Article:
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Top yacht designers pick their favourite piece of design


Superleggera chair


Words by Francesca Muzio, co-founder of FM Architettura d’Interni

My mother bought me this chair for my desk when I was a child. I was completely fascinated by it: incredibly light, yet so resistant. As I studied architecture I came to appreciate it, and all of its nuances, even more. Today, these are the chairs that surround my dining room table.

The idea of a super-light chair was developed nearly two centuries ago in the town where I was born, Chiavari, near Portofino. There are legends about the chairs being tested by throwing them out of the window. In 1957, Gio Ponti was inspired by the Chiavarina chair to design his most famous chair, the Superleggera.

Ponti’s design is the result of endless experimentation — nothing was assumed. Every angle, joint and sculpted curve was carefully adjusted, and the backrest even inclines backwards, proving he had an understanding of the way the body really rests. The resulting simplicity, and weight of only 1.7kg, is anything but banal.

I have a profound appreciation for lightness in design. It emphasises the people and their interactions that fill the space, rather than making the object dominant. With the Superleggera, the light is invited into the space and people are encouraged to move freely, effortlessly rearranging the chairs on a whim.

To me the success of the design in the end lies in the dual respect for body and space, which is why I believe that the Superleggera is the best representation of Italian design in the world.

Photo: Gio Ponti Archives

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Screwpull LM-400


Words byDonald Starkey

I had a very modest upbringing so it was not until my mid-teens, having started my first job as an architect’s office junior, that I first tasted a decent bottle of wine. Fortunately, I developed a taste for it and have been drinking wine ever since — it has fuelled my creative juices on many occasions.

Good wines need a corkscrew; it can be so frustrating when you do not have a decent one. I have had success with the cheap, old fashioned penknife type — bottle between the knees and pull. There have been many versions designed since — mechanical, electrically operated and elaborate, such as the amazing bottle opening sculpture designed by Rob Higgs in 2006. But the one that has become my favourite is the Screwpull LM-400. It is a simple, cast engineered aluminium tubular device presented in an elegant, velvet lined black leather case.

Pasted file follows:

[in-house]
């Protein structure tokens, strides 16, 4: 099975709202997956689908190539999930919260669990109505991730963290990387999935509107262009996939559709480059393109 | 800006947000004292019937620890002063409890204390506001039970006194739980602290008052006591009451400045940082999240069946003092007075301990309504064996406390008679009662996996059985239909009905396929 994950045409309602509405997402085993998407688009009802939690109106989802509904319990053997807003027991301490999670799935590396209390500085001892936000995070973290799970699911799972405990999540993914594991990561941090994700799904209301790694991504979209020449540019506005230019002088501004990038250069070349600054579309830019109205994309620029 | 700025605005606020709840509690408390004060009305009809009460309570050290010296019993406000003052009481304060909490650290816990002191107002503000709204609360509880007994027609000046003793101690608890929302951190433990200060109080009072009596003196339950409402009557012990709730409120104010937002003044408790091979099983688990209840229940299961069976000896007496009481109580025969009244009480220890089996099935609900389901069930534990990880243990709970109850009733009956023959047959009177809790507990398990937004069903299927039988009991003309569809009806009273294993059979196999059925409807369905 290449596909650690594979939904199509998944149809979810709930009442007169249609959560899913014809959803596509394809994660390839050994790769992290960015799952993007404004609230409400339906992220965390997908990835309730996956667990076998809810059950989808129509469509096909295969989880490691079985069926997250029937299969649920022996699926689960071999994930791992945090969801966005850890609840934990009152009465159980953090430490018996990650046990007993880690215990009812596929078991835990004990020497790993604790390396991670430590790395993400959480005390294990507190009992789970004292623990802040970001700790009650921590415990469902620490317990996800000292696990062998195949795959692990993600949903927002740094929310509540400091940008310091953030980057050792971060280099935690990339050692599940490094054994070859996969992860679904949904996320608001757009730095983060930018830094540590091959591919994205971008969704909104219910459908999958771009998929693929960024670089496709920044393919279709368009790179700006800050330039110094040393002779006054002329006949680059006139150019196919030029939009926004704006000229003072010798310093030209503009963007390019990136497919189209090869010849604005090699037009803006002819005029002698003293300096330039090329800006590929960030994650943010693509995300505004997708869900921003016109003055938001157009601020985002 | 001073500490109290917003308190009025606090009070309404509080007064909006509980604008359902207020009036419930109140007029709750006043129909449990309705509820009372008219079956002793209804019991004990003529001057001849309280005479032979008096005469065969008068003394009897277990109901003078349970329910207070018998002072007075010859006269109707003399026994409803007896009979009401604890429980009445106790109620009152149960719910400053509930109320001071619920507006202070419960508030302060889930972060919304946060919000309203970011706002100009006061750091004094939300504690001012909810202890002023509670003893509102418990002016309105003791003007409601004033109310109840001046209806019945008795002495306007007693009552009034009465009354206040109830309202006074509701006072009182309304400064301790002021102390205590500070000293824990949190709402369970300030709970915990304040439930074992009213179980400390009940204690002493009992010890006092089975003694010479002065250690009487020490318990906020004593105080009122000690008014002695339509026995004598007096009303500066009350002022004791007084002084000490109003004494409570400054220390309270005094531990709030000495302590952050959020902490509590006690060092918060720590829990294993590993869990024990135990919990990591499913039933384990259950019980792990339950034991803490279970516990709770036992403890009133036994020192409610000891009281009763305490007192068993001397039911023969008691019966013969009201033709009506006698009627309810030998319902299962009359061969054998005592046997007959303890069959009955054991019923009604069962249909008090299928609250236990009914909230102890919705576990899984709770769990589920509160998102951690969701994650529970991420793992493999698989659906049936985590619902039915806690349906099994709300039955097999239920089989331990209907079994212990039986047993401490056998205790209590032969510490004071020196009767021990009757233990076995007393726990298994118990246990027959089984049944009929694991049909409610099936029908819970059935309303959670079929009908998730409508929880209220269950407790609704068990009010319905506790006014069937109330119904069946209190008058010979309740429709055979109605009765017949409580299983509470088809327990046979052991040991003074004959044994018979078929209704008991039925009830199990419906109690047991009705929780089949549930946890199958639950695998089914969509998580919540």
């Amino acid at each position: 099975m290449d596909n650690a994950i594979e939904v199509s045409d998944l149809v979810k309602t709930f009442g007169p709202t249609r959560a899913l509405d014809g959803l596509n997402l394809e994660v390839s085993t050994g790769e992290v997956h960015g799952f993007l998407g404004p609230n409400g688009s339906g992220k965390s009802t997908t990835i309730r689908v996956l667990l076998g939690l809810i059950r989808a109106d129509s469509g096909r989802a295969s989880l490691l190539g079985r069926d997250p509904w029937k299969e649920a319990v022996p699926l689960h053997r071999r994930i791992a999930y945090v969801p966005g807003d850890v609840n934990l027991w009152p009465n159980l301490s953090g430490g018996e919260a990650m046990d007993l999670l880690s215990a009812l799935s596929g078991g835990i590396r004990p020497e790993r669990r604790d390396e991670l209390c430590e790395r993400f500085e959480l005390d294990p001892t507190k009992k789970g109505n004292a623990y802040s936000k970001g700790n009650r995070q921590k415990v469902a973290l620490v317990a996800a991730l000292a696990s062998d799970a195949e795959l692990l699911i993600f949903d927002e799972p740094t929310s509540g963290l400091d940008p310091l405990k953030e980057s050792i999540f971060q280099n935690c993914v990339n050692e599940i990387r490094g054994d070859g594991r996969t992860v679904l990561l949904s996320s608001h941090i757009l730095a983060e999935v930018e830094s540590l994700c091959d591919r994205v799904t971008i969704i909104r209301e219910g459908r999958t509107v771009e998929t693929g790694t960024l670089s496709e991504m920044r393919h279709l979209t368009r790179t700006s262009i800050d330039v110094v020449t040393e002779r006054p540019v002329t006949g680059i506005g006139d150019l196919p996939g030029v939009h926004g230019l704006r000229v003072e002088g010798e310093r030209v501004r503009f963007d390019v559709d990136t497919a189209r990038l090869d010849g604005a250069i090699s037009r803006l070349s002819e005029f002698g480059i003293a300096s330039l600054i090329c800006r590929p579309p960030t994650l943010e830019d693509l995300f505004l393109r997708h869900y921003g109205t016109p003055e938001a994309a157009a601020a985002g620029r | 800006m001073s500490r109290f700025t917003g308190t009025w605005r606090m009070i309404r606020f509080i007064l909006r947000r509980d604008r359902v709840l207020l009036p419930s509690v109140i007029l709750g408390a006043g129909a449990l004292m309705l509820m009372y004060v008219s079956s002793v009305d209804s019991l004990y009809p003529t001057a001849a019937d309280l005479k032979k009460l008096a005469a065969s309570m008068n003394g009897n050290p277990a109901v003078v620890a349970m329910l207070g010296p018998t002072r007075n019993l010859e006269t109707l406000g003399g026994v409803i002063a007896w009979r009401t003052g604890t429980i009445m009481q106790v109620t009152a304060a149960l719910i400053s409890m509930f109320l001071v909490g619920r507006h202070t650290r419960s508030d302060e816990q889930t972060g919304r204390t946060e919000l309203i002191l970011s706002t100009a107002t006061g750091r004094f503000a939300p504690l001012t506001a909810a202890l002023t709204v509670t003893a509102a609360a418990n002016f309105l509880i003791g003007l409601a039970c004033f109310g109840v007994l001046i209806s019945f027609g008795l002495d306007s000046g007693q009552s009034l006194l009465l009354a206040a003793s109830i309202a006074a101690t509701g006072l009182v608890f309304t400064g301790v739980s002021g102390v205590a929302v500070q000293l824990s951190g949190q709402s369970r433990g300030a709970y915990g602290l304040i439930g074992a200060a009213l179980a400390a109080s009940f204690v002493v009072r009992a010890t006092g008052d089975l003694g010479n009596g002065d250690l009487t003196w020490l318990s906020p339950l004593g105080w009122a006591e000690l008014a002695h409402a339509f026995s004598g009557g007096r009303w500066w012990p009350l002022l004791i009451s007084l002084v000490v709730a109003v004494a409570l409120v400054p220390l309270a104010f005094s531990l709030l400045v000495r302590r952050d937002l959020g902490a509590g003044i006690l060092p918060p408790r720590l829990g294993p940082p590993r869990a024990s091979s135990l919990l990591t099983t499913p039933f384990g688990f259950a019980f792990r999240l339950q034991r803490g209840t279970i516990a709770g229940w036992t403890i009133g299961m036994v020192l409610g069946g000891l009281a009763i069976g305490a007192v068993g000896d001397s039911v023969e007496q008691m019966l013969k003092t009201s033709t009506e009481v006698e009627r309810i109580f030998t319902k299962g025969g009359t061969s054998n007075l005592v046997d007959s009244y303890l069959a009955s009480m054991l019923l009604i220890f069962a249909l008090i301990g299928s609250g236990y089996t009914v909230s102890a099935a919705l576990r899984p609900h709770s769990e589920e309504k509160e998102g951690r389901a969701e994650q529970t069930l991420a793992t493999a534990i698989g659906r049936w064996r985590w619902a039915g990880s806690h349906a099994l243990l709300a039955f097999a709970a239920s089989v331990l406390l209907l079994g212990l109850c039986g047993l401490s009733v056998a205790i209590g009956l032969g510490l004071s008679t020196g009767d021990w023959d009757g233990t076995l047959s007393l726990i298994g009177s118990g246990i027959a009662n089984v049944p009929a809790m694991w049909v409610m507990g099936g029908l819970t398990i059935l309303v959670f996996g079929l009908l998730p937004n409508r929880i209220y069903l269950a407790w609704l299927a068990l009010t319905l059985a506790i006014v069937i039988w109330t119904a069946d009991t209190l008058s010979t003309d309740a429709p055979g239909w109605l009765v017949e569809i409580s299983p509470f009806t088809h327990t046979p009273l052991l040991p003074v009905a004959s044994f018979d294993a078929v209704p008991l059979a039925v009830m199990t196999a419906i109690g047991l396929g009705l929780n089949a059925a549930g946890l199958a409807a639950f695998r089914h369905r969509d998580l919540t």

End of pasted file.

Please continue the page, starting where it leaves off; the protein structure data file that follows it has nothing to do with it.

It was some 10 years ago, after we had made a successful client presentation on a 60 metre yacht project, celebrating with a glass of wine with my friend and business colleague Kevin Glancy, that the subject of corkscrews came up. We each gave our ideas of what the perfect one should be. On my next birthday Kevin presented me with a Screwpull LM-400, which has been cherished and used ever since.

Practical, functional and so very simple to use, it appeals to me as good design. Placed over a standing bottle, held around the bottle top with the left hand, the lever is pulled over the top of the bottle as far as it can go with the right hand, then swung back over and the cork is free. It works every time, even through capped corks. Life would just not be the same without it.

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2002 Porsche 911 4S


Words by Andre Hoek

Design is valuable when it stands the test of time. Few manufactured items retain their design appeal for more than a few years and many quickly become outdated. Not so the Porsche 911, a genuine style icon that not only has survived for more than 50 years but is still being built to virtually the same design. For me, this is a car that looks right from all angles, is beautiful in its own right and still turns heads young and old. I have owned a Porsche Targa and presently own a 911 4S, a car that is 15 years old, but still looks like new — it could have taken shape on the drawing board yesterday.

The combination of sheer power and beauty is intoxicating. Just setting eyes on these cars is always a joy and to drive them is one of the most exhilarating experiences on wheels. Performance is virtually unmatched. The Porsche 911 was for many years one of the most powerful sports cars on the road. It possesses phenomenal acceleration; it can take a corner at very high speeds and holds the road like a limpet. The combination of brilliant styling and engineering to produce an adrenalin-pumping performance is worthy of considerable respect. Few 54-year-old designs have achieved that.

I am not a car fanatic but I do appreciate design that is timeless and works for the end user. I like to think that the design work emanating from Hoek Design produces yachts with genuinely appealing looks that will still melt the heart in 50 years’ time. The pleasure derived from owning a thing of beauty is something upon which one cannot put a price. But it is fair to say that brilliant design will always hold its value. The Porsche 911 is evidence of that.

First published in the June 2017 edition of Boat International. Photo: Alamy

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